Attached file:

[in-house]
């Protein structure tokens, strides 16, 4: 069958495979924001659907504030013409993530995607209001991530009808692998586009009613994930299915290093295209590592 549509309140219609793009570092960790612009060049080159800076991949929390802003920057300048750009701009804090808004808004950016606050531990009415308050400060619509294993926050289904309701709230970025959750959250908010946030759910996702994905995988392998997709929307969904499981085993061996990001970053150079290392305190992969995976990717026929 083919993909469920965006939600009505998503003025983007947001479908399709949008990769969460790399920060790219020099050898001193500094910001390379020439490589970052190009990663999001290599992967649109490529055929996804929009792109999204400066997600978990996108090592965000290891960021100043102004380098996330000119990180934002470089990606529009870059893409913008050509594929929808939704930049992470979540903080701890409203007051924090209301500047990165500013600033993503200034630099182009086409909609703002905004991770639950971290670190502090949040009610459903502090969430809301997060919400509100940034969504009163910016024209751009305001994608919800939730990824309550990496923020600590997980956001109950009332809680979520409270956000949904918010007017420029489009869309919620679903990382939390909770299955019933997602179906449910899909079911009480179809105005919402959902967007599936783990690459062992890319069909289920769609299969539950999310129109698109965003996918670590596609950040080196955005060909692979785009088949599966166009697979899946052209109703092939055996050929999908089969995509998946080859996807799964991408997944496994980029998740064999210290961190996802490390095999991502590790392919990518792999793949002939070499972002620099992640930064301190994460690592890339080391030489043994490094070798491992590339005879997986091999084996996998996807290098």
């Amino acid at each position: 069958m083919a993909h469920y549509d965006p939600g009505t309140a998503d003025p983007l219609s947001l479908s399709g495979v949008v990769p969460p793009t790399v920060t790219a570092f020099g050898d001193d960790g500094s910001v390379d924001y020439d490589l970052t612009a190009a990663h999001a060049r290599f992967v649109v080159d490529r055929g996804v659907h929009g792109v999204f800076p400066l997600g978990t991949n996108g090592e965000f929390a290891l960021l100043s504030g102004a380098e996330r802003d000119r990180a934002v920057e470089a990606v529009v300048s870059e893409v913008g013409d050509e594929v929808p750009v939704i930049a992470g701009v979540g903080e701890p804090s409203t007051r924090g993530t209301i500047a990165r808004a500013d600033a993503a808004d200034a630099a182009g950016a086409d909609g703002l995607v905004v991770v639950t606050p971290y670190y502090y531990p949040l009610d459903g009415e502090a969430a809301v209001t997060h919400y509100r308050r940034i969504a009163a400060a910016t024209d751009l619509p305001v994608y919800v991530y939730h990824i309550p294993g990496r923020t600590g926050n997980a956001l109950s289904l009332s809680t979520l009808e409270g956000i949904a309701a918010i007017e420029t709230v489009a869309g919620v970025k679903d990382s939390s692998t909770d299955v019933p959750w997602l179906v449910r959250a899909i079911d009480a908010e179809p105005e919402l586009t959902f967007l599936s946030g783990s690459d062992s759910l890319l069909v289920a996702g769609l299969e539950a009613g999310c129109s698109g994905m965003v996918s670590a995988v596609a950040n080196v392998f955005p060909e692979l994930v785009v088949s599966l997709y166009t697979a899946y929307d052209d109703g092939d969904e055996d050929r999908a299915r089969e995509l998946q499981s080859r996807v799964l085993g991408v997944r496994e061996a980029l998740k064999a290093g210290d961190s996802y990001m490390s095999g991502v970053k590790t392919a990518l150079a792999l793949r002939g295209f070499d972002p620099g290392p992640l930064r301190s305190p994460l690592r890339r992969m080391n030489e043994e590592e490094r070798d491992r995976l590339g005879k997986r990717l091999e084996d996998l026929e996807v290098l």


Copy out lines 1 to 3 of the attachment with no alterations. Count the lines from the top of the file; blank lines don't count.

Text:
[in-house]
């Protein structure tokens, strides 16, 4: 069958495979924001659907504030013409993530995607209001991530009808692998586009009613994930299915290093295209590592 549509309140219609793009570092960790612009060049080159800076991949929390802003920057300048750009701009804090808004808004950016606050531990009415308050400060619509294993926050289904309701709230970025959750959250908010946030759910996702994905995988392998997709929307969904499981085993061996990001970053150079290392305190992969995976990717026929 083919993909469920965006939600009505998503003025983007947001479908399709949008990769969460790399920060790219020099050898001193500094910001390379020439490589970052190009990663999001290599992967649109490529055929996804929009792109999204400066997600978990996108090592965000290891960021100043102004380098996330000119990180934002470089990606529009870059893409913008050509594929929808939704930049992470979540903080701890409203007051924090209301500047990165500013600033993503200034630099182009086409909609703002905004991770639950971290670190502090949040009610459903502090969430809301997060919400509100940034969504009163910016024209751009305001994608919800939730990824309550990496923020600590997980956001109950009332809680979520409270956000949904918010007017420029489009869309919620679903990382939390909770299955019933997602179906449910899909079911009480179809105005919402959902967007599936783990690459062992890319069909289920769609299969539950999310129109698109965003996918670590596609950040080196955005060909692979785009088949599966166009697979899946052209109703092939055996050929999908089969995509998946080859996807799964991408997944496994980029998740064999210290961190996802490390095999991502590790392919990518792999793949002939070499972002620099992640930064301190994460690592890339080391030489043994490094070798491992590339005879997986091999084996996998996807290098």
């Amino acid at each position: 069958m083919a993909h469920y549509d965006p939600g009505t309140a998503d003025p983007l219609s947001l479908s399709g495979v949008v990769p969460p793009t790399v920060t790219a570092f020099g050898d001193d960790g500094s910001v390379d924001y020439d490589l970052t612009a190009a990663h999001a060049r290599f992967v649109v080159d490529r055929g996804v659907h929009g792109v999204f800076p400066l997600g978990t991949n996108g090592e965000f929390a290891l960021l100043s504030g102004a380098e996330r802003d000119r990180a934002v920057e470089a990606v529009v300048s870059e893409v913008g013409d050509e594929v929808p750009v939704i930049a992470g701009v979540g903080e701890p804090s409203t007051r924090g993530t209301i500047a990165r808004a500013d600033a993503a808004d200034a630099a182009g950016a086409d909609g703002l995607v905004v991770v639950t606050p971290y670190y502090y531990p949040l009610d459903g009415e502090a969430a809301v209001t997060h919400y509100r308050r940034i969504a009163a400060a910016t024209d751009l619509p305001v994608y919800v991530y939730h990824i309550p294993g990496r923020t600590g926050n997980a956001l109950s289904l009332s809680t979520l009808e409270g956000i949904a309701a918010i007017e420029t709230v489009a869309g919620v970025k679903d990382s939390s692998t909770d299955v019933p959750w997602l179906v449910r959250a899909i079911d009480a908010e179809p105005e919402l586009t959902f967007l599936s946030g783990s690459d062992s759910l890319l069909v289920a996702g769609l299969e539950a009613g999310c129109s698109g994905m965003v996918s670590a995988v596609a950040n080196v392998f955005p060909e692979l994930v785009v088949s599966l997709y166009t697979a899946y929307d052209d109703g092939d969904e055996d050929r999908a299915r089969e995509l998946q499981s080859r996807v799964l085993g991408v997944r496994e061996a980029l998740k064999a290093g210290d961190s996802y990001m490390s095999g991502v970053k590790t392919a990518l150079a792999l793949r002939g295209f070499d972002p620099g290392p992640l930064r301190s305190p994460l690592r890339r992969m080391n030489e043994e590592e490094r070798d491992r995976l590339g005879k997986r990717l091999e084996d996998l026929e996807v290098l």